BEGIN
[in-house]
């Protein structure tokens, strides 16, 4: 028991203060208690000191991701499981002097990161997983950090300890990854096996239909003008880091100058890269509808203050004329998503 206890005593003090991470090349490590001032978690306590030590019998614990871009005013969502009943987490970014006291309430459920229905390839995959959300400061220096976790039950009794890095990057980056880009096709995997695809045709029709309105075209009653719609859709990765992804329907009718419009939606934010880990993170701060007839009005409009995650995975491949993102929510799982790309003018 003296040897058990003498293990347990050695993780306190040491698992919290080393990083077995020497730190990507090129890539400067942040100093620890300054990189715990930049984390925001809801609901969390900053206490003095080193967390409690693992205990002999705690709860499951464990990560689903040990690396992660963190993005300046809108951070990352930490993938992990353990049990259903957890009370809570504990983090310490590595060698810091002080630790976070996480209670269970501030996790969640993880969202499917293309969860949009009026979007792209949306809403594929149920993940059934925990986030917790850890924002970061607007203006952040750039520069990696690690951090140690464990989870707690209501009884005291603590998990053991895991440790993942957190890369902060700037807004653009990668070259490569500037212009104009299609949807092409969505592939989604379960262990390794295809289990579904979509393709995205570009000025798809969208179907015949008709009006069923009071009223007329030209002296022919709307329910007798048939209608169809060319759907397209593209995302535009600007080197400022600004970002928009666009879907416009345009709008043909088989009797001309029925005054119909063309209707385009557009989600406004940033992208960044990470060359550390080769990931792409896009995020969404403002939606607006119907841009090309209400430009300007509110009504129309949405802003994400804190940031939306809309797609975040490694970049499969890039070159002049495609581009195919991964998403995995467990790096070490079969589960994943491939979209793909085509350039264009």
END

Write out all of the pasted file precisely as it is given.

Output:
[in-house]
């Protein structure tokens, strides 16, 4: 028991203060208690000191991701499981002097990161997983950090300890990854096996239909003008880091100058890269509808203050004329998503 206890005593003090991470090349490590001032978690306590030590019998614990871009005013969502009943987490970014006291309430459920229905390839995959959300400061220096976790039950009794890095990057980056880009096709995997695809045709029709309105075209009653719609859709990765992804329907009718419009939606934010880990993170701060007839009005409009995650995975491949993102929510799982790309003018 003296040897058990003498293990347990050695993780306190040491698992919290080393990083077995020497730190990507090129890539400067942040100093620890300054990189715990930049984390925001809801609901969390900053206490003095080193967390409690693992205990002999705690709860499951464990990560689903040990690396992660963190993005300046809108951070990352930490993938992990353990049990259903957890009370809570504990983090310490590595060698810091002080630790976070996480209670269970501030996790969640993880969202499917293309969860949009009026979007792209949306809403594929149920993940059934925990986030917790850890924002970061607007203006952040750039520069990696690690951090140690464990989870707690209501009884005291603590998990053991895991440790993942957190890369902060700037807004653009990668070259490569500037212009104009299609949807092409969505592939989604379960262990390794295809289990579904979509393709995205570009000025798809969208179907015949008709009006069923009071009223007329030209002296022919709307329910007798048939209608169809060319759907397209593209995302535009600007080197400022600004970002928009666009879907416009345009709008043909088989009797001309029925005054119909063309209707385009557009989600406004940033992208960044990470060359550390080769990931792409896009995020969404403002939606607006119907841009090309209400430009300007509110009504129309949405802003994400804190940031939306809309797609975040490694970049499969890039070159002049495609581009195919991964998403995995467990790096070490079969589960994943491939979209793909085509350039264009």